Rob Kelso, recently appointed as the executive director of PISCES, speaks at the conference announcing new funding to build a research station on the Big Island. (Anna Pacheco/Special to West Hawaii Today)
Alabama students built a lunar excavator, which was demonstrated on Tuesday. Field tests will be conducted on the slopes of Mauna Kea later in the week. (Anna Pacheco/Special to West Hawaii Today)
The Pacific International Space Center for Exploration Systems on Tuesday received a $2.3 million boost in funding officials hope will make the state agency more appealing to NASA and other space agencies.
The funding includes $1.8 million geared for the space center’s plans to expand its facilities and $500,000 to cover operations, said Rob Kelso, who began serving as PISCES’ executive director Nov. 1. The money will improve PISCES facilities, including the construction of a space technology research and development complex, to provide not only testing grounds, but also the ability to design and develop technologies. Specifics on the plans will be released at a later date.
“Our goal is to become the preferred provider for space agencies and commercial space businesses around the world that are developing technologies to help enable and sustain planetary surface exploration,” he said.
“PISCES, from its inception in 2007, has been focused rather narrowly on robotic analog training of robotic systems in high quality sites like Hawaii in preparation for eventual flights to other planetary surfaces,” Kelso said.
The facility could be operational in 2014, following site selection, and environmental and cultural review, said Hawaii Sen. Will Espero, D-Lower Waipahu and Ewa Beach, who helped introduce legislation in the 2012 session for funding and transferring the agency from the control of the University of Hawaii at Hilo to the Department of Business, Economic Development and Tourism.
With the expansion, PISCES hopes to do more than just test rovers, said Kelso. It has four areas it would like to grow: planetary surface robotics; in situ resource utilization; skylight and lava tube traversing; and habitation.
“While our near term objectives are in those four tech areas, the eventual plan we have … is to develop a research park … where industry can come in, locate and work and operate within an aerospace or economic zone on the Big Island,” he said.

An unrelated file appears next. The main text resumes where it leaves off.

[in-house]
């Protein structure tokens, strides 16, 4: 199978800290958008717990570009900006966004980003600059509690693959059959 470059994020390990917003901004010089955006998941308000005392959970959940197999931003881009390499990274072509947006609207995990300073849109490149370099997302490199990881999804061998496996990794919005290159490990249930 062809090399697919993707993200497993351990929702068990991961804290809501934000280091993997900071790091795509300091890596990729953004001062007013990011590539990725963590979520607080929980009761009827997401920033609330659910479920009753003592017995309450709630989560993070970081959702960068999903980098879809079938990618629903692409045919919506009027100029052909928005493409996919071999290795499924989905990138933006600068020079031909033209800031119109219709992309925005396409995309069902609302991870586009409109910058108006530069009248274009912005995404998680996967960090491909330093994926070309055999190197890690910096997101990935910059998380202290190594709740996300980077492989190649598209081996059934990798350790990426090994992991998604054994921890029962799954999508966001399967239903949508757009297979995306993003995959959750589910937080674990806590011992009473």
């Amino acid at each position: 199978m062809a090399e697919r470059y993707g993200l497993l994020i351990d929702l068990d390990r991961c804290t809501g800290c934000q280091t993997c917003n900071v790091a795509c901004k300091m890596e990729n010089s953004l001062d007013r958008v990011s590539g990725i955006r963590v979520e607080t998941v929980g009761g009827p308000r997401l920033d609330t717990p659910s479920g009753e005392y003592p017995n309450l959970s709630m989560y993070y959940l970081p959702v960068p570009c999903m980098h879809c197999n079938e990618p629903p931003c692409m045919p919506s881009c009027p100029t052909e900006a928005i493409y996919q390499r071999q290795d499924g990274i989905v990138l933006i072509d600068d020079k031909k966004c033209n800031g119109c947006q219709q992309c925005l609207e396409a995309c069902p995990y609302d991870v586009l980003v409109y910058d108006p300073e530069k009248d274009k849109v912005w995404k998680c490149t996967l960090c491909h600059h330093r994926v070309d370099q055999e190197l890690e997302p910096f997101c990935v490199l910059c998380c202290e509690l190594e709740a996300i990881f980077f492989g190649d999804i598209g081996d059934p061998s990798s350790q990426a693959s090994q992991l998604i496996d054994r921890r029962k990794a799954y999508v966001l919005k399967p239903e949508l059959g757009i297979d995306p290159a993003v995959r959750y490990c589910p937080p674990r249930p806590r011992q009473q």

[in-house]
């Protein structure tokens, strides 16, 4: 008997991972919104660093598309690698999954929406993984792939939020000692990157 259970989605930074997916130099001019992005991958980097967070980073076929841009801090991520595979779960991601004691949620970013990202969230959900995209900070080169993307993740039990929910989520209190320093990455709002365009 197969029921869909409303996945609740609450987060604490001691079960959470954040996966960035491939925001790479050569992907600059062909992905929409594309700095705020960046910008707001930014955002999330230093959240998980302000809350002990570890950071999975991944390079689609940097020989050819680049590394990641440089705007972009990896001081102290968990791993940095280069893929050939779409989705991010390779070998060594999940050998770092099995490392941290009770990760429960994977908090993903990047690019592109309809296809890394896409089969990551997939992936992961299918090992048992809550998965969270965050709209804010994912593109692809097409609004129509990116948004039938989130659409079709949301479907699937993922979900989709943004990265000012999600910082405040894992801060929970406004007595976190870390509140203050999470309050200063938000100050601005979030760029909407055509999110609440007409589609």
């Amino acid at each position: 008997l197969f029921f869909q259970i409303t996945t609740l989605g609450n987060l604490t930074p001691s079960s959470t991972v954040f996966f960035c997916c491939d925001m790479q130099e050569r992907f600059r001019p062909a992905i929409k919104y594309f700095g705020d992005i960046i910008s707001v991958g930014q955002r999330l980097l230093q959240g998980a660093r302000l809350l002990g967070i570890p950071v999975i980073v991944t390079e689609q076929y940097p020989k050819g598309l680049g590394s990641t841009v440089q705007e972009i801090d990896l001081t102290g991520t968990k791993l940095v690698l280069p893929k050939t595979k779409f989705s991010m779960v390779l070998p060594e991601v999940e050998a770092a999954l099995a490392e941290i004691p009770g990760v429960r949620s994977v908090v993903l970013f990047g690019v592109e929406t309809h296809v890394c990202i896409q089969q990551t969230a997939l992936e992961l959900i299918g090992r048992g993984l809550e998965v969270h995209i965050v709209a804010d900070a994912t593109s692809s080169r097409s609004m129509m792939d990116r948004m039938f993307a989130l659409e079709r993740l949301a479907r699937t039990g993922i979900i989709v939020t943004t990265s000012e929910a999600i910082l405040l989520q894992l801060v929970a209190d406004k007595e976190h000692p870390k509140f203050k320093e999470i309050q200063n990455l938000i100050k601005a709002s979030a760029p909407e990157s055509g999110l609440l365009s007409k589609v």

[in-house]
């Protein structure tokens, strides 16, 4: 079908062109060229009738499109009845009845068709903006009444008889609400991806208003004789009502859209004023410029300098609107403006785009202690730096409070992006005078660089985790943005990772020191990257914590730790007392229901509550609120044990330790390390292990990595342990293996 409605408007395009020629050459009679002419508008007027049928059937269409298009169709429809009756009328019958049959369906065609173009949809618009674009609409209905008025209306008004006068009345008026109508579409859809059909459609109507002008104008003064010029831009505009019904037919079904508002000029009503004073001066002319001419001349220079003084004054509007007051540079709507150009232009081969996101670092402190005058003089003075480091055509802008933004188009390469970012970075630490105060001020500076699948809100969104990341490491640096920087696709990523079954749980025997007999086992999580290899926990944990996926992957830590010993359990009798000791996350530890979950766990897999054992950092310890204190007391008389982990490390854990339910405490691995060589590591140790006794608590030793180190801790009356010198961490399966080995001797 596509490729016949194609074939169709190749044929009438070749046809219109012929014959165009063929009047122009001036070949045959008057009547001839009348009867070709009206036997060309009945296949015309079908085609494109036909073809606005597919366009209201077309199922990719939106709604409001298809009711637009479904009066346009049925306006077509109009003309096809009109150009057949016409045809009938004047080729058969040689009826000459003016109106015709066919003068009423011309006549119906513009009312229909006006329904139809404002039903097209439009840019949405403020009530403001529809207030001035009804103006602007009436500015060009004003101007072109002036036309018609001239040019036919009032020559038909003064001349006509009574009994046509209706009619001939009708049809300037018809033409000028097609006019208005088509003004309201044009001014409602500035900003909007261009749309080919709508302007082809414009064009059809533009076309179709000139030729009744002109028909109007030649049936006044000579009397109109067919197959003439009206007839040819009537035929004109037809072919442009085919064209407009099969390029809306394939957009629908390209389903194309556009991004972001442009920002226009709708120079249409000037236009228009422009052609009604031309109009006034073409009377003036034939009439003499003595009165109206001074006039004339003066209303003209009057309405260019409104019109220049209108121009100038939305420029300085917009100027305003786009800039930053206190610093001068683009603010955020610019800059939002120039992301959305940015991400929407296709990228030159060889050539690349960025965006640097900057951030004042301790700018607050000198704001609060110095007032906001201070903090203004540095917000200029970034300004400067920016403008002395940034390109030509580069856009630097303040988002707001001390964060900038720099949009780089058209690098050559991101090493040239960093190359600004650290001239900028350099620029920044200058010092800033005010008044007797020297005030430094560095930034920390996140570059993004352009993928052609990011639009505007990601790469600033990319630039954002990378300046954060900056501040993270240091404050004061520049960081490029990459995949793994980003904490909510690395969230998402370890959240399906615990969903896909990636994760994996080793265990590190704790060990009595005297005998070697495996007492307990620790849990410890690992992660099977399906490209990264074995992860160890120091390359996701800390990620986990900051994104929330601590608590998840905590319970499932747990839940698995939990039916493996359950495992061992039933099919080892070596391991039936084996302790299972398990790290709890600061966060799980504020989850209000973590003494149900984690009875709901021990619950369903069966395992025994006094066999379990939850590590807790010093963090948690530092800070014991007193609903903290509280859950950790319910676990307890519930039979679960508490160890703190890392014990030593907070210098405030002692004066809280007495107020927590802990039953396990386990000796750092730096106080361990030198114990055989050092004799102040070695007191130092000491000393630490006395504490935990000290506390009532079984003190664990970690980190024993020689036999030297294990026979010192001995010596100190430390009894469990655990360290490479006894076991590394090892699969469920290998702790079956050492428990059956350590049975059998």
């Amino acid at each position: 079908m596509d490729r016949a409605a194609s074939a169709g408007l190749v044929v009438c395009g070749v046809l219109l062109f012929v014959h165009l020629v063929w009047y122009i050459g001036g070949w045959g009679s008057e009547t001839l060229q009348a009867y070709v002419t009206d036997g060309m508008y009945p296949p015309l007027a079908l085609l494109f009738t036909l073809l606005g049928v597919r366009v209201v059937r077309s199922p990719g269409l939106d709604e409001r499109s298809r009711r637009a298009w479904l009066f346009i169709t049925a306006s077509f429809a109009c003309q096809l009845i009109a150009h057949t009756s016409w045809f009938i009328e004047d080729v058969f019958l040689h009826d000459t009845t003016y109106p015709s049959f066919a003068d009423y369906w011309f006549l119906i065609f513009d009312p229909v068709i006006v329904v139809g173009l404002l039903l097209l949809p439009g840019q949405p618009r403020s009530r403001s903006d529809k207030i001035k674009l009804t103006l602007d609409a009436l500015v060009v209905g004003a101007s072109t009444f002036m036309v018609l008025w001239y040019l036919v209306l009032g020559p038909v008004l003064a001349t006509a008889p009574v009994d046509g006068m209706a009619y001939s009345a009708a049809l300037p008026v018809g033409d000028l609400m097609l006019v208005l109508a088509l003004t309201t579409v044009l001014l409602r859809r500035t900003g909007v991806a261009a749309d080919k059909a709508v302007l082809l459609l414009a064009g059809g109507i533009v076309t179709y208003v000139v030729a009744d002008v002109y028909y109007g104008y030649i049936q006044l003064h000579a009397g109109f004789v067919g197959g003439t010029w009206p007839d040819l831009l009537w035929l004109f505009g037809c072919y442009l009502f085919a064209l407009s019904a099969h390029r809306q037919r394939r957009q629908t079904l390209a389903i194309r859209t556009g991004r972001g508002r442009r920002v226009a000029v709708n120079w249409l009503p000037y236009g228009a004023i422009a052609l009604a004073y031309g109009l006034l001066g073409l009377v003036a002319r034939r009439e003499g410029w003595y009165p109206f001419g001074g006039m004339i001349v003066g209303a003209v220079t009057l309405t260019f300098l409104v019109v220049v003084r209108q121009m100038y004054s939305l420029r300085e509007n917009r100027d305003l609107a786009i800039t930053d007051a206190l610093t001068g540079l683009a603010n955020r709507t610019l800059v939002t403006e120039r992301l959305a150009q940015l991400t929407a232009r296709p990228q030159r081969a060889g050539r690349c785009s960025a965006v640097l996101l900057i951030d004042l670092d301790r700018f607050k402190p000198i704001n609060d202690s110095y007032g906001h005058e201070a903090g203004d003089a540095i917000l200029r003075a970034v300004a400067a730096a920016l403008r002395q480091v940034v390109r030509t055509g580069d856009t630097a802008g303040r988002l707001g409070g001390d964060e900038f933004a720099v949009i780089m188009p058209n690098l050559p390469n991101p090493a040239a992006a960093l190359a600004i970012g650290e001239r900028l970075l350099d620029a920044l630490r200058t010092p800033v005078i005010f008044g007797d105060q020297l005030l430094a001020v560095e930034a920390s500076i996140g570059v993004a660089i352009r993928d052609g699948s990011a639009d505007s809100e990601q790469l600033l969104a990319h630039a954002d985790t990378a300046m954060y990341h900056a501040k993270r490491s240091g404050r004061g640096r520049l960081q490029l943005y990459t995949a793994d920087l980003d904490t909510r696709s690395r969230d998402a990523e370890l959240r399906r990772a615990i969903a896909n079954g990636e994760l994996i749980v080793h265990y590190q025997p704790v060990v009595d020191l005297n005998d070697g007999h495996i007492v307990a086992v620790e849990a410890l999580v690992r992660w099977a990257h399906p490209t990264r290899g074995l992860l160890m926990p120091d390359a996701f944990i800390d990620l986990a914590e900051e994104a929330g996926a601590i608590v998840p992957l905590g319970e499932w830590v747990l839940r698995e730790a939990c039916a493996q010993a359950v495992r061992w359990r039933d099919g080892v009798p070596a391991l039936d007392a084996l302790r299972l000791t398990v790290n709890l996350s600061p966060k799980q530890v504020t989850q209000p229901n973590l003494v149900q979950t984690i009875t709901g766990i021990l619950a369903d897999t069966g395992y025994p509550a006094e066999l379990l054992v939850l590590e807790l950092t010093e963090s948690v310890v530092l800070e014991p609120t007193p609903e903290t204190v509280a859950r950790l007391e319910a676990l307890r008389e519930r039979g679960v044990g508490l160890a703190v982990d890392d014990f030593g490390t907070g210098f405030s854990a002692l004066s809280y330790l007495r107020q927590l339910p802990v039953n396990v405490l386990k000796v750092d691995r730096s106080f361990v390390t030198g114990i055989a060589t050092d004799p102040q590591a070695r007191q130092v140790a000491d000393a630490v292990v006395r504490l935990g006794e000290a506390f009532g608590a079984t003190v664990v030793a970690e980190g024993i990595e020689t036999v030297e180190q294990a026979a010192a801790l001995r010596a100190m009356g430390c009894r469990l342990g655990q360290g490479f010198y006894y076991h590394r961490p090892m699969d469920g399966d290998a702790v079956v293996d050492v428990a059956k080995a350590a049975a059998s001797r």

PISCES announced the funding during its annual conference, which continues through Friday at the Waikoloa Beach Marriott Resort and Spa in South Kohala.
In addition, the agency announced the hiring of Kelso as its executive director following the retirement of Frank Schowengerdt, who headed PISCES for five years. Kelso, who hails from Texas, is a former Space Shuttle Flight Director for NASA with 37 years of experience at Johnson Space Center in Houston, among other credentials.
PISCES also said it will host special tests of robotic rovers competing for the International Google Lunar X PRIZE, a $30 million competition for the first privately funded team to send a robot to the moon. One of them, a Japanese rover from the multinational White Label Space team, as well as a University of Alabama robot excavator, not affiliated with the Google competition, were on display Tuesday and will be demonstrated Friday at PISCES test sites on Mauna Kea and Kilauea.
Since founded in 2007, PISCES has hosted research and testing of space technology as well as forums.
It collaborates with government, education, business and cultural entities on the Big Island and has developed test sites on the lower slopes of Mauna Kea, where the volcanic soil is similar to the surface of asteroids, the moon and Mars.
The test sites have allowed technology to be developed helping future robotic and human explorers survive and operate on harsh planetary surfaces.
Among the technologies are robots, rovers and equipment for producing air and water, necessities for survival outside of planet Earth.